It all started last night, when I thought I was being a good person. I was being a good mom, driving my son to Aikido and teaching my daughter how to cross-stitch during the class. Then, I was a good wife, sitting in the FedEx office for twenty minutes waiting for a package my husband ordered to arrive back at the distribution center. I was even a good worldly person driving my energy-efficient Prius home! But, good things do not always come to good people, and every warning light on my car’s dashboard started blinking at me. No, not just blinking, the warning lights were pinging and beeping and flashing bright red over the gas gauge and on my radio screen. Ok, I thought, I have two hungry kids in the back seat, I’m on the freeway at night with lots of cars and few road lights, and I am less than ten miles from home. I can do this. I can drive home safely and not totally freak out. I really can do this!
Faking calm so that my kids don’t realize that the car is surely about to explode from a car problem, I slow the car down a little and begin sniffing the air to see if I can smell anything funny. What is that diesel smell? My car doesn’t use diesel! What is that hamburger smell? I don’t use old fry grease in my gas tank. What is that burnt toast smell coming from under my hood? Doesn’t that mean that my car is going to explode with my precious, innocent little baby children in the backseat?
Finally, I make it home. Because it’s after 7:30 now, I figure that all the auto body shops are closed so I might as well take care of house chores. We get bedtime snacks, read a book, eat vitamins, brush teeth, read another bedtime story, sign the school papers that were forgotten about until five minutes after bedtime, cuddle, talk about why we don’t have to brush our teeth again if you only drank water.
Now, I have a minute to check out the owner’s manual of my car. Emergency maintenance, page 163. Please turn to touch screen help, page 421. Please turn to warning lights, page 85. Right there next to the big red triangle with the car and exclamation point that was flashing at me during the drive home, in capitals and bold, on the pages in the manual with the red edges are the words, “IMMEDIATELY PULL CAR TO SIDE OF ROAD. TAKE CAR TO DEALERSHIP FOR SERVICE. DO NOT DRIVE CAR.” Okay, no big deal, right? I just drove the car for ten minutes when I should have chosen to NOT DRIVE CAR. But, my husband will be home soon to fix everything. (That’s why we marry them, right? So they can fix car stuff?)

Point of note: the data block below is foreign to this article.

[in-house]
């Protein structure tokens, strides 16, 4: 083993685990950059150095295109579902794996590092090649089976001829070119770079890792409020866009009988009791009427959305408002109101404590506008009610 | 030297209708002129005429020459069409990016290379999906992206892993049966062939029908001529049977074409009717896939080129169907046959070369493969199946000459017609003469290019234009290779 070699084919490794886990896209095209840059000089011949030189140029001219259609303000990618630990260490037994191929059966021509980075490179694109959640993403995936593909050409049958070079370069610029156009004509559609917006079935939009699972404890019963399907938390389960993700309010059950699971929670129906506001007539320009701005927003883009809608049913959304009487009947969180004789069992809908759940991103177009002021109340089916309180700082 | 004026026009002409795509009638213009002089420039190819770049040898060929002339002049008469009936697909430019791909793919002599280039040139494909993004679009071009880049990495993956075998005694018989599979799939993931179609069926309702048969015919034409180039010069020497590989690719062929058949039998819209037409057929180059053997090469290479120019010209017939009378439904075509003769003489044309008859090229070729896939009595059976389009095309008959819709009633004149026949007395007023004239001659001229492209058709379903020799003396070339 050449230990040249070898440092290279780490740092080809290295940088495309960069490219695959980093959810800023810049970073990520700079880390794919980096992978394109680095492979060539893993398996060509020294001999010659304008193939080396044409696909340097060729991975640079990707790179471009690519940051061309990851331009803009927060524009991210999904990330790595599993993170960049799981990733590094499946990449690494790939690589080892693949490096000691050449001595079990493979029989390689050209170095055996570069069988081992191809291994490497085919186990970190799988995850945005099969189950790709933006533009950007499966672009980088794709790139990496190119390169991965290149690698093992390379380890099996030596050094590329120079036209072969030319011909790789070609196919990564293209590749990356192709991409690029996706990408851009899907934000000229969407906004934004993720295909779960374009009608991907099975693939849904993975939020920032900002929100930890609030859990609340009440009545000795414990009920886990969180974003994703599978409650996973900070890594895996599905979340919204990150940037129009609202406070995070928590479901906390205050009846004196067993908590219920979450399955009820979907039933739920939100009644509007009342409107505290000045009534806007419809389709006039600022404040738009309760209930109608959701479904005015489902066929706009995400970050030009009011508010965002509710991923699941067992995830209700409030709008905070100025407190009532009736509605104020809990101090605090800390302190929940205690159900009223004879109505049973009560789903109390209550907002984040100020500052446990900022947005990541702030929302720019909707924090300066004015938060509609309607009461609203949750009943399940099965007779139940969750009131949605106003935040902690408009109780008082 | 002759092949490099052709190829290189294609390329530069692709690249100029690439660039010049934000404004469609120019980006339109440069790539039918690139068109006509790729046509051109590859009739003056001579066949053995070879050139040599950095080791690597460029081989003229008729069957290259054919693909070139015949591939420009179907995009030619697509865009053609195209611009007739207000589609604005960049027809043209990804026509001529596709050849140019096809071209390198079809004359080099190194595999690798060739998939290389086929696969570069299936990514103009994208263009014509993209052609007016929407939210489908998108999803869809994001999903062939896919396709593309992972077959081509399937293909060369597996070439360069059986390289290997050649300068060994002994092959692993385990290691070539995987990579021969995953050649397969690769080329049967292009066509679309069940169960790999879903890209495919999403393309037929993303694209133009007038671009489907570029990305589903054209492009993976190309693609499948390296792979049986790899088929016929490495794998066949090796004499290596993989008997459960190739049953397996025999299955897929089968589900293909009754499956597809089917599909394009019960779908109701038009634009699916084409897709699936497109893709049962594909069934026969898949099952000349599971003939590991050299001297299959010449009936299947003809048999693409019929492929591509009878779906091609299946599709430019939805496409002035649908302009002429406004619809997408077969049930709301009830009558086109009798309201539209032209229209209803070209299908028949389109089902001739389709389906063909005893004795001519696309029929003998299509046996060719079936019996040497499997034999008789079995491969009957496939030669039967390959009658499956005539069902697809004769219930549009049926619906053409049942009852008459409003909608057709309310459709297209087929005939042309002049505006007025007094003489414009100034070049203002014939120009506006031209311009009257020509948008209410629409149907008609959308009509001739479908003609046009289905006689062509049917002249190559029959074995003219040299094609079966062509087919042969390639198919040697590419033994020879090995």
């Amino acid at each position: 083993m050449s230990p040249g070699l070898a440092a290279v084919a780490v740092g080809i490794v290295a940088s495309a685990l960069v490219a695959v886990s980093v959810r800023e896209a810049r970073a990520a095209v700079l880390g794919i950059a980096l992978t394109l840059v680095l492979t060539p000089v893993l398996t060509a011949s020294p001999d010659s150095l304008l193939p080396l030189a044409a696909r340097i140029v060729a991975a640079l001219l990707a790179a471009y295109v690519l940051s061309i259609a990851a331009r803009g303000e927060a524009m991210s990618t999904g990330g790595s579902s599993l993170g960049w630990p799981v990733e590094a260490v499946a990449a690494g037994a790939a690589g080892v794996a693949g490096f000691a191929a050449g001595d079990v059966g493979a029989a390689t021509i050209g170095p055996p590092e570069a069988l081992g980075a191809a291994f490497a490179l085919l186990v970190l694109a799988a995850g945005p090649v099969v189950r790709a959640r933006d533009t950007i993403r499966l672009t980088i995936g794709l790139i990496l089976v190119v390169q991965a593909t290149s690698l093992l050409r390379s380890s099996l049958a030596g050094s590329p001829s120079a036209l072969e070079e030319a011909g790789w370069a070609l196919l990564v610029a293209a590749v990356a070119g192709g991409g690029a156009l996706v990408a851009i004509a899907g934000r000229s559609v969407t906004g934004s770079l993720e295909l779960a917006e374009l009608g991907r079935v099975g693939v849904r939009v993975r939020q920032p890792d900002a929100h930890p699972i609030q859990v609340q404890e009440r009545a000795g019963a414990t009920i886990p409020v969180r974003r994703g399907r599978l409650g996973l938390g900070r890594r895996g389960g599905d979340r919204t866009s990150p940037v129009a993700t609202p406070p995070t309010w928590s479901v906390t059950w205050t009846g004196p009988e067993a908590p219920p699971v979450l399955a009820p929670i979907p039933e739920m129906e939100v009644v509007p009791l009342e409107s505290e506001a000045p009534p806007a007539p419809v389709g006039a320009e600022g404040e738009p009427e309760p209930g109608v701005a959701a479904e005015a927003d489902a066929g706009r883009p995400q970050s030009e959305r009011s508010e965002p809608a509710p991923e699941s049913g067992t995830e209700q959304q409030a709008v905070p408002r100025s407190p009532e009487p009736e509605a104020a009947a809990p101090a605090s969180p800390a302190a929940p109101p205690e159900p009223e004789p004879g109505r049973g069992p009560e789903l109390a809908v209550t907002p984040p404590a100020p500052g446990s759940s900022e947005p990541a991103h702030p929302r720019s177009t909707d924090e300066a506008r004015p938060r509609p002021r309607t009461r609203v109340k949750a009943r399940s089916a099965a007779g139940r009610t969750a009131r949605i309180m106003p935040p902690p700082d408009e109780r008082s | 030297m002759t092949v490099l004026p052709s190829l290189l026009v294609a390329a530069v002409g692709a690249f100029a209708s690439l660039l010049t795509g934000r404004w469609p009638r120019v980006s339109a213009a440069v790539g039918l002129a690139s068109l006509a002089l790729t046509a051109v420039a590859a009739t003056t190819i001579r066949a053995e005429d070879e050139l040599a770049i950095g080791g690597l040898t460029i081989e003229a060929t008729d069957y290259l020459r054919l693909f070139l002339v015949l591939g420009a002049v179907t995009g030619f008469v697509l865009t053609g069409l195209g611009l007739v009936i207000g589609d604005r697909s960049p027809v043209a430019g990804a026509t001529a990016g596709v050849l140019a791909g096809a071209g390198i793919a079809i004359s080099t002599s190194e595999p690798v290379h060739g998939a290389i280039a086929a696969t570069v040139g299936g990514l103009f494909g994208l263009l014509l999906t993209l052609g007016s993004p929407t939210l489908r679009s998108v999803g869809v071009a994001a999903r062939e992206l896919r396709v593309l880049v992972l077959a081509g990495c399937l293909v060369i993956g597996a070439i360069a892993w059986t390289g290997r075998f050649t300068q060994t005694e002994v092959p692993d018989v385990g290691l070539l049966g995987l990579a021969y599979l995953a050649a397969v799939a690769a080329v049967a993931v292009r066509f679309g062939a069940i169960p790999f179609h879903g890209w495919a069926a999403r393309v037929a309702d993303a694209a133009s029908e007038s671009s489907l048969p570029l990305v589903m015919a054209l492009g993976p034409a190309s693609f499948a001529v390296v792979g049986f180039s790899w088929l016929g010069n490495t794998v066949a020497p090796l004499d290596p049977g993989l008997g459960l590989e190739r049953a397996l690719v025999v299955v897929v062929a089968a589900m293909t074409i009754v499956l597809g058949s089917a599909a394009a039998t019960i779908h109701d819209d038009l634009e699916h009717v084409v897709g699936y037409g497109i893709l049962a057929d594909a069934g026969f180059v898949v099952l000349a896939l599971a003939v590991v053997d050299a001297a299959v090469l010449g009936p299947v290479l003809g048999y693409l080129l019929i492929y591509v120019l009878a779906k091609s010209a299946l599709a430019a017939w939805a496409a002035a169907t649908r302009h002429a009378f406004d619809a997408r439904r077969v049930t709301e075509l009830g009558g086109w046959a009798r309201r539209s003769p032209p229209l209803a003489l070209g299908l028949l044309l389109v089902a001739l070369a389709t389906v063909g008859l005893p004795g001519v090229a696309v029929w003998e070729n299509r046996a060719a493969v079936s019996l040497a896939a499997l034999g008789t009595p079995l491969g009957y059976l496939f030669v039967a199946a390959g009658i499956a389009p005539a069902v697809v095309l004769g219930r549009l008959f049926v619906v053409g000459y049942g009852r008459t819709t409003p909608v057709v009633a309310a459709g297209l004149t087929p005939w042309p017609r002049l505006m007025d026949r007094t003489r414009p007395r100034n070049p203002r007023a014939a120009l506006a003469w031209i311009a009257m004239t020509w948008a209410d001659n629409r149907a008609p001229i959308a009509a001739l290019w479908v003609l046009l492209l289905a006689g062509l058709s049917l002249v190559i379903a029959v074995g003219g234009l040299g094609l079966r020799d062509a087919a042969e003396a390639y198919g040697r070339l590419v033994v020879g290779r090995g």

When Allan got home, I told him in my calmest-I’m-not-freaking-out-that –I-killed-my-car voice that there are warning lights going off in my car, and I handed him the manual with the little DO NOT DRIVE CAR warning. “Let me drive it around the block to check.” He grabs my keys and is out the door before I can tell him that I can see very clearly and the words say DO NOT DRIVE CAR! A few minutes later, he walks back into the house and says, “Yep. The lights are on.”
I have already called our car insurance company and have scheduled a tow for the morning, from our house to the dealership. We have free towing with our paid car insurance policy; how it’s free if you pay, I don’t know, but we have free towing. And now, as there is nothing else to do but freak out about my car, I go to bed. Of course, I can’t sleep because I had to wake up about fifteen times to check to make sure that I didn’t oversleep and miss the half-hour window of towing in the morning.
I wake up early in the morning and have everything ready to go. Lunch bag packed – check. Water bottles full and ready – check. Keys and garage door out of car – check. Dressed, shoes on, bladder empty – check. You see, this is me being a good person again. I was being considerate for the tow truck driver, who I just knew was going to show up within the required half-hour window. Because I am a good person and I have free towing with my insurance. I continue to increase my chances that karma will turn in my favor by starting to fold the laundry. By 6:15, halfway through the required half-hour window, I am about half-done folding laundry. By 6:25, I am completely done folding and sorting. By 6:29 I have hung up all of my own clothes. By 6:32, I am ready to say some words that are not very nice but I cannot say words that are not very nice because my daughter is in the room watching me. Remember – good mom, must set good example of how to handles stress.